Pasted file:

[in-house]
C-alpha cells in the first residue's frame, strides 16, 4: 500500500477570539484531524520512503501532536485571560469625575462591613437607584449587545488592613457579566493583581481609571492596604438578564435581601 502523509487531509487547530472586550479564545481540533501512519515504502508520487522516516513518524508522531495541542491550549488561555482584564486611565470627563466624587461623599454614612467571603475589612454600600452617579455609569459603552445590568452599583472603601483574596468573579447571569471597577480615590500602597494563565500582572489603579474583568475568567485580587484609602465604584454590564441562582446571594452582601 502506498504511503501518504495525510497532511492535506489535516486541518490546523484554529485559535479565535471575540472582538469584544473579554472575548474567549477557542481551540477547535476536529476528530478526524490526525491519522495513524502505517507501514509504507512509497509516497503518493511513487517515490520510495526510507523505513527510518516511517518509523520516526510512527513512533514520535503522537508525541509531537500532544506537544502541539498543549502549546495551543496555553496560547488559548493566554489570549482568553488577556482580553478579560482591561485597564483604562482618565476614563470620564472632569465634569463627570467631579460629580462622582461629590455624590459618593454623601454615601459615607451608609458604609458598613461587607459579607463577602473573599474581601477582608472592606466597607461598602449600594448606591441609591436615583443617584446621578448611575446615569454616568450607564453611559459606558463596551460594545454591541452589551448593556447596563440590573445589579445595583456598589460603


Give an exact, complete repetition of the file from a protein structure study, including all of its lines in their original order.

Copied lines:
[in-house]
C-alpha cells in the first residue's frame, strides 16, 4: 500500500477570539484531524520512503501532536485571560469625575462591613437607584449587545488592613457579566493583581481609571492596604438578564435581601 502523509487531509487547530472586550479564545481540533501512519515504502508520487522516516513518524508522531495541542491550549488561555482584564486611565470627563466624587461623599454614612467571603475589612454600600452617579455609569459603552445590568452599583472603601483574596468573579447571569471597577480615590500602597494563565500582572489603579474583568475568567485580587484609602465604584454590564441562582446571594452582601 502506498504511503501518504495525510497532511492535506489535516486541518490546523484554529485559535479565535471575540472582538469584544473579554472575548474567549477557542481551540477547535476536529476528530478526524490526525491519522495513524502505517507501514509504507512509497509516497503518493511513487517515490520510495526510507523505513527510518516511517518509523520516526510512527513512533514520535503522537508525541509531537500532544506537544502541539498543549502549546495551543496555553496560547488559548493566554489570549482568553488577556482580553478579560482591561485597564483604562482618565476614563470620564472632569465634569463627570467631579460629580462622582461629590455624590459618593454623601454615601459615607451608609458604609458598613461587607459579607463577602473573599474581601477582608472592606466597607461598602449600594448606591441609591436615583443617584446621578448611575446615569454616568450607564453611559459606558463596551460594545454591541452589551448593556447596563440590573445589579445595583456598589460603